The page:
Ideas for Reducing Lead Times

By Tom McBride

 Partners for Creative Solutions, Inc.

Most businesses can substantially reduce the time to produce goods or services (lead times) without increasing either production costs or investment.  A quick way to check your opportunity is to calculate Value Added Ratio (VAR).  Divide the working time required to produce an item by its total lead time.  For example, if the actual labor is one hour but it takes 40 hours to complete the item, the VAR is 1:40.  A ratio of 1:40 means no value is being added 97.5% of the time.  Higher VARs indicate more opportunity to improve lead times, but no single ratio is considered good for all business environments.  A good VAR for a manufacturer may be 1:10, but a restaurant should aim for a much lower ratio.

 

Techniques such as express lanes, scheduling and cross-training workers to meet demand, and other common solutions are helpful but will not be addressed here.  Some less obvious but important techniques are:

 

        Increase velocity of the work by keeping the amount of work in process (WIP) small.  Think of a stream flowing into and out of a lake.  Water in the shallower stream will flow at a higher velocity than in the lake, even though their flow rates (gallons/minute) are equal.  Likewise, when WIP is allowed to build up in a production system, velocity slows (as with deep water) and lead times increase. Some ways to keep WIP low and increase velocity include locating sequential steps close together, advancing work through the steps in small batches, and physically limiting the size of work queues between steps.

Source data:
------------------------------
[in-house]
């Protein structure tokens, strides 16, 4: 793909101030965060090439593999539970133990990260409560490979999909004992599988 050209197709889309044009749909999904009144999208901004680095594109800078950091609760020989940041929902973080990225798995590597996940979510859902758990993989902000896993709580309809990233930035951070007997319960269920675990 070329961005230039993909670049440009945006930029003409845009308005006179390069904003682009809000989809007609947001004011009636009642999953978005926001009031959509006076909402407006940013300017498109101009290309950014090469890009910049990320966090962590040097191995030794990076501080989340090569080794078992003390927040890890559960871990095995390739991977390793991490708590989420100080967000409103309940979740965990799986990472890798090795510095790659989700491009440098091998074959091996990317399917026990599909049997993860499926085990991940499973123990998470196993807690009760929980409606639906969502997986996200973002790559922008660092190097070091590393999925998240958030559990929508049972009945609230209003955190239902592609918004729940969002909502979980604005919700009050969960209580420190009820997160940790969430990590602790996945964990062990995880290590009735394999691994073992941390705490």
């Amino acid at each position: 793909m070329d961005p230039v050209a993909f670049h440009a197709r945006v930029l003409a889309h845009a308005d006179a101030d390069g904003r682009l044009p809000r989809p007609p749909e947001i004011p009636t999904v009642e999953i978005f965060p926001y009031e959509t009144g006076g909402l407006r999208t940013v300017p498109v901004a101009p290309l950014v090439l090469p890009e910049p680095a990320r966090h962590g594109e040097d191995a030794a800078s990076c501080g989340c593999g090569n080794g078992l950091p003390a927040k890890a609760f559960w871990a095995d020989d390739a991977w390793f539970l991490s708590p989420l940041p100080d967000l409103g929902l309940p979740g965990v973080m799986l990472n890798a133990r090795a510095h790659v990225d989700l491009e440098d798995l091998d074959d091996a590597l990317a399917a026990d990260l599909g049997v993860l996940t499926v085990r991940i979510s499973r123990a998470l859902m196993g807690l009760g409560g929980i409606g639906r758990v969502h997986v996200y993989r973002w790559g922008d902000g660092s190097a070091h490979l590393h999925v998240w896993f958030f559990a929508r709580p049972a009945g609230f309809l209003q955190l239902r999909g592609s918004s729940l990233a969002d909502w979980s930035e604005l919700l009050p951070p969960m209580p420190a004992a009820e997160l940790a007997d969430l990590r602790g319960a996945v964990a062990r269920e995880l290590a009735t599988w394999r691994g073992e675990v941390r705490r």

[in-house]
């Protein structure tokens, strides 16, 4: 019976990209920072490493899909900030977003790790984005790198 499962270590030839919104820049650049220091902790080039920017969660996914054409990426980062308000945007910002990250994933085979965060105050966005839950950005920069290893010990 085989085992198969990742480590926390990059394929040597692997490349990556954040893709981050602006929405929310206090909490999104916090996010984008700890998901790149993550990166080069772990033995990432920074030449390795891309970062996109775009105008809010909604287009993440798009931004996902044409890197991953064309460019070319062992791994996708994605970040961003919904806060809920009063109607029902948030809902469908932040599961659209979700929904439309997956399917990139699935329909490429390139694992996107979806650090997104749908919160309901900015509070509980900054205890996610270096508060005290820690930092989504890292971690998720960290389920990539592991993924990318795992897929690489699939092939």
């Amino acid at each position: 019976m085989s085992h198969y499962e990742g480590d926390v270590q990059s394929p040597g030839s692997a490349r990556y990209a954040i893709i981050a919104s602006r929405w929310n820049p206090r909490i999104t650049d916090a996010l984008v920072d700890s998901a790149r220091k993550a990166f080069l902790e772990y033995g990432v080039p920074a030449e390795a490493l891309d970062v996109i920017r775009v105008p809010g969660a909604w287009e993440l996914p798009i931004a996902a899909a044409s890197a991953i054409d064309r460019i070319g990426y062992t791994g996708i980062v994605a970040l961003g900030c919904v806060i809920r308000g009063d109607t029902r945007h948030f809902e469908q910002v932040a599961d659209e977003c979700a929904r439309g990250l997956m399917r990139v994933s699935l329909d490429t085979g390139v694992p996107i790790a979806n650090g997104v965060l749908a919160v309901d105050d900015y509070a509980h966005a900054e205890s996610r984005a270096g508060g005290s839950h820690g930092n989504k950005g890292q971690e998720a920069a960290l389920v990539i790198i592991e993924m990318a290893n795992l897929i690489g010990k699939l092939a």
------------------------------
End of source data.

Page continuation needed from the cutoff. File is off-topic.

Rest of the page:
Break large orders into smaller pieces for processing.  Manufacturers often do this to create more flexibility for working smaller orders into the schedule, thus reducing their lead times.  This technique not only helps all jobs finish sooner but it also provides most of the benefits of an express lane without requiring an additional line.

        Get it right the first time.  Sacrificing quality to attain speed never works because reworking products slows down the entire system.  When errors occur they need to be detected immediately and corrected before the work proceeds.  Of course, the best approach is to prevent errors.  Some prevention techniques will be addressed in future articles. 

 

Applying these ideas will require both diligence and creativity, but the effort will result in shorter lead times.